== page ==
Hey there, time traveller!
This article was published 17/4/2012 (1801 days ago), so information in it may no longer be current.
Depending on the situation it is facing, government will argue it is a good idea either to centralize or decentralize delivery of services.
Concerned about regional political disparities? Then decentralize, because nothing says 'we care' like the opening of a new government office. Worried about budget deficits? Why not re-centralize as an austerity measure? The problem is that after a few cycles of the 'merge-decentralize' equation, it's hard to know which is actually a better value for the taxpayer. Decentralizing may be a great way to share government largesse, but what if it's not cost-effective? On the other hand, even if re-centralizing is less costly, perhaps it is not as effective at delivering services.
This is the dilemma facing anyone trying to figure out Manitoba's 2012-13 provincial budget, where Finance Minister Stan Struthers came up with two austerity measures that involve a merger or re-centralization.
First, the province has decided to reduce the number of regional health authorities (RHA) from 11 to just five. Next was a decision to merge the Manitoba Liquor Control Commission and Manitoba Lotteries Corp. to form one super Crown: The Manitoba Liquor and Lotteries Corp. (An underwhelming name to be sure, especially with names like "Manitoba Vice" still available. But I digress.)
The province has been studying the number of RHAs for some time, and so the decision to rationalize is not that surprising. The liquor-lotteries merger, however, is more of a surprise. It seems to be an 11th-hour idea that only arose as part of deficit-reducing deliberations. There is some logic to having just one inspector checking both video lottery terminals and liquor-law violations, but this is not something that would have been considered if the province didn't need to cut, or be seen to be cutting.
After all, this is Manitoba's version of an austerity budget. Spending is down nearly four per cent over last year, although last year was abnormally high thanks to the costs of flood-fighting. Spending is not going down in core service areas -- health, education, justice, family services -- but it is in nearly a dozen other departments. There are some tax increases (gasoline, tobacco, investment dividends) and a few modest tax cuts (seniors' tax credit, a boost to Basic Personal Exemption).
This is not the kind of austerity budget tabled last month by the federal Conservative government, which cut billions of dollars and thousands of jobs. This budget still increases spending, albeit well below past levels.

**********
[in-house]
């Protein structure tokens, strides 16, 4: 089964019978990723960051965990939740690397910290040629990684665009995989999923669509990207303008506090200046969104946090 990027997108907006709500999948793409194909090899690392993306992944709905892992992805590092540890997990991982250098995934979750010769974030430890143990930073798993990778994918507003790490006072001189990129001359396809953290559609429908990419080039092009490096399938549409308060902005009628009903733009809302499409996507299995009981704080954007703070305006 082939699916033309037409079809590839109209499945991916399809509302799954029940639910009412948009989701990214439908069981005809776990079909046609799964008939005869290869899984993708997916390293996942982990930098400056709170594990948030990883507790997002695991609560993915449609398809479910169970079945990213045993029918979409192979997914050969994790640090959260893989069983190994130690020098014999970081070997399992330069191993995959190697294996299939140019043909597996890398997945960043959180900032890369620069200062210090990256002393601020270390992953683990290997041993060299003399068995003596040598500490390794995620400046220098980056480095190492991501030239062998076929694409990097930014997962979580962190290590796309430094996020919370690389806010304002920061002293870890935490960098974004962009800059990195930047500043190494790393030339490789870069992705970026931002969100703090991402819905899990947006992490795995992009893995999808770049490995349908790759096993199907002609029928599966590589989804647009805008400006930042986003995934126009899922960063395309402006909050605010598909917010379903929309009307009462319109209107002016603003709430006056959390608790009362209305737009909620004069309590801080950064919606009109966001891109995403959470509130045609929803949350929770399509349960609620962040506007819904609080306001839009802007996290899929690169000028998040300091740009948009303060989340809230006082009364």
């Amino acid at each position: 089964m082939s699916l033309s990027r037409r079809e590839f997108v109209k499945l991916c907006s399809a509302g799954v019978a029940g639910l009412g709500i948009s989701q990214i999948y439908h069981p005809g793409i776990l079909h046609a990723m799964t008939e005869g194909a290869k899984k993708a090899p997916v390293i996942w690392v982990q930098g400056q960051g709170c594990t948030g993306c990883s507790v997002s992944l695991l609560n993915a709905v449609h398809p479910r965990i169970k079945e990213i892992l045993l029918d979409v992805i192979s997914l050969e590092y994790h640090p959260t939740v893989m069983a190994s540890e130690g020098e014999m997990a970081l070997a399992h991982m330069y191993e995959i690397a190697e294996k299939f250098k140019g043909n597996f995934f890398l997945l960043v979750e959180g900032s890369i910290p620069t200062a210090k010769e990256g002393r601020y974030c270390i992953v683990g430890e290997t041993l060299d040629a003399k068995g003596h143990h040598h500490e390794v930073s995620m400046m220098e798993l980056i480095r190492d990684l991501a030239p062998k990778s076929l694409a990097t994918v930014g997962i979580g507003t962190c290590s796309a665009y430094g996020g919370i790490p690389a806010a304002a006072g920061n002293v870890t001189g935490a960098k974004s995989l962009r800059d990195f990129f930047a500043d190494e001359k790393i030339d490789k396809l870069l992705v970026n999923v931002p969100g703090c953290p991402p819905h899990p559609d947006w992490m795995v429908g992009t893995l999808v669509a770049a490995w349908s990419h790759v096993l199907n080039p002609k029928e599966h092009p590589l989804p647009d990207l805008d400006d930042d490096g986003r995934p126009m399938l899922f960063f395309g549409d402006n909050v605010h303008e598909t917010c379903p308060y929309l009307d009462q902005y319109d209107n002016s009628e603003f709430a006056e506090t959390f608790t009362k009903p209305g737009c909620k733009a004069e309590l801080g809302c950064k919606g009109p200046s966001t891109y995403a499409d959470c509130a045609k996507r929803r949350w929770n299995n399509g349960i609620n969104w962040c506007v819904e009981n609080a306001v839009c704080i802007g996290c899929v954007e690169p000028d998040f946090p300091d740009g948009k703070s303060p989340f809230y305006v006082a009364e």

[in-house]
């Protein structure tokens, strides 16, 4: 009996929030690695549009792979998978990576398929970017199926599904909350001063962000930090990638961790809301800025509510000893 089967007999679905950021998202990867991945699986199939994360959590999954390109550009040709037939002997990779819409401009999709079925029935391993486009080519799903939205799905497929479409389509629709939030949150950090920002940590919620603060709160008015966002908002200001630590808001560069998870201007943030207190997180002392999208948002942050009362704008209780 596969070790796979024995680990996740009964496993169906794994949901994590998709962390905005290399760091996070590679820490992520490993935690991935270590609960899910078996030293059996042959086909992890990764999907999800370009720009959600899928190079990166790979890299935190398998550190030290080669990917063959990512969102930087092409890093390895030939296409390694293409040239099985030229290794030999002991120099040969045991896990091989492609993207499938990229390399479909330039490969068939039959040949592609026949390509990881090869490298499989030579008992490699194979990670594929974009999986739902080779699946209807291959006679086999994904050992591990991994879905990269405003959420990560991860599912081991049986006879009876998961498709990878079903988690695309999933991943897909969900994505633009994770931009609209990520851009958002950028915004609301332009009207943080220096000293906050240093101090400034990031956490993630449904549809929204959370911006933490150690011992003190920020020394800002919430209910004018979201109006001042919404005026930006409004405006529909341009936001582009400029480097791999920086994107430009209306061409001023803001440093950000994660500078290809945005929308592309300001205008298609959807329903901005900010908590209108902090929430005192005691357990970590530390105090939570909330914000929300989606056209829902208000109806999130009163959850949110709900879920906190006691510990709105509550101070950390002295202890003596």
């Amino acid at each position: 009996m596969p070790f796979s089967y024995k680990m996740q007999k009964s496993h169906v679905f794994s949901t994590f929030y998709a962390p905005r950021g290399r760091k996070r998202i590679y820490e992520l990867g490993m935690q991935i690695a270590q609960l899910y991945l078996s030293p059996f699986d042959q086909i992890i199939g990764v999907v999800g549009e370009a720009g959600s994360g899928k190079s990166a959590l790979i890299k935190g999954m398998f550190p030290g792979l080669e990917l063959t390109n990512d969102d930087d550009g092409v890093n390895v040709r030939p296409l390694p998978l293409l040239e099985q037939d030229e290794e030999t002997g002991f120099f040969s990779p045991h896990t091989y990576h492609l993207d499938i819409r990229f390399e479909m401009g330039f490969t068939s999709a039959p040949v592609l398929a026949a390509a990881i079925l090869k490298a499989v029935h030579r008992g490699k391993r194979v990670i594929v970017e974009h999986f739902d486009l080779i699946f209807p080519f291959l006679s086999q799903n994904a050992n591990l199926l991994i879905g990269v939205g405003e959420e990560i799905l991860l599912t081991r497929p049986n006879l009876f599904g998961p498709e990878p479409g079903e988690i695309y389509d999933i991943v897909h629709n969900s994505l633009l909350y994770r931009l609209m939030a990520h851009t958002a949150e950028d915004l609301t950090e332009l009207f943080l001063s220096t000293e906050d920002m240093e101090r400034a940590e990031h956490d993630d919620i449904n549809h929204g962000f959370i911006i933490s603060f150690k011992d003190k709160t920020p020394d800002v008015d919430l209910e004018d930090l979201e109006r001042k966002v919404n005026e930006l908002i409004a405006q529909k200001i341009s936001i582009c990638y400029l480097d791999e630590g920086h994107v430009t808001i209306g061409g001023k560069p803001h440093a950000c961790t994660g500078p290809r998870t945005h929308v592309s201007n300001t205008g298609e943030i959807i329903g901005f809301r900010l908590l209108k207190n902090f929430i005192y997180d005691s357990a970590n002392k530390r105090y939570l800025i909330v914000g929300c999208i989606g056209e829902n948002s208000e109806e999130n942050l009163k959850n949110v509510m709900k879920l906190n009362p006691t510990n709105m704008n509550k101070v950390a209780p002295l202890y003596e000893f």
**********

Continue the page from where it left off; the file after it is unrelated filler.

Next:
Struthers might make a stronger case as a spendthrift if we knew more about the full impact of the RHA amalgamation and the Crown merger. To date, there aren't many details.
The liquor-lotteries merger will save about $300,000 from the move to a single CEO and board of directors. Other savings are expected to come as the merger proceeds. In the case of the RHAs, 30 to 35 executives are expected to lose their jobs, and six RHA boards will cease to exist, for a total savings of $10 million over three years. It's pretty clear those are spitball estimates for both initiatives.
Eliminating nearly half of the RHAs will certainly have a deeper impact. That doesn't necessarily mean layoffs, of course. But it will undoubtedly mean eliminating positions, and that's not likely to go over well with public-sector unions. Similarly, with the liquor-lotteries merger, Struthers indicated this would mostly impact senior level executives. OK. But it seems entirely possible that it will, at some point, affect the middle and lower levels as well. Although the merger starts right away, it might be years before we know the net impact of this decision.
And that's the frustrating aspect of all this merging and amalgamating. It is being sold to us as a cost-saving measure, but when you start to look at the complexity of the task, and the costs associated with having one super Crown or fewer RHAs, you begin to wonder if this is really about saving money, or being seen to save.
There is nothing insignificant about either of these decisions. They will have profound impacts on the delivery of health services, the provision of liquor and the management of gaming. And yet, it will take some time before we know if it really has anything to do with saving money.
For now, mergers are the way to go. At least until next year's budget.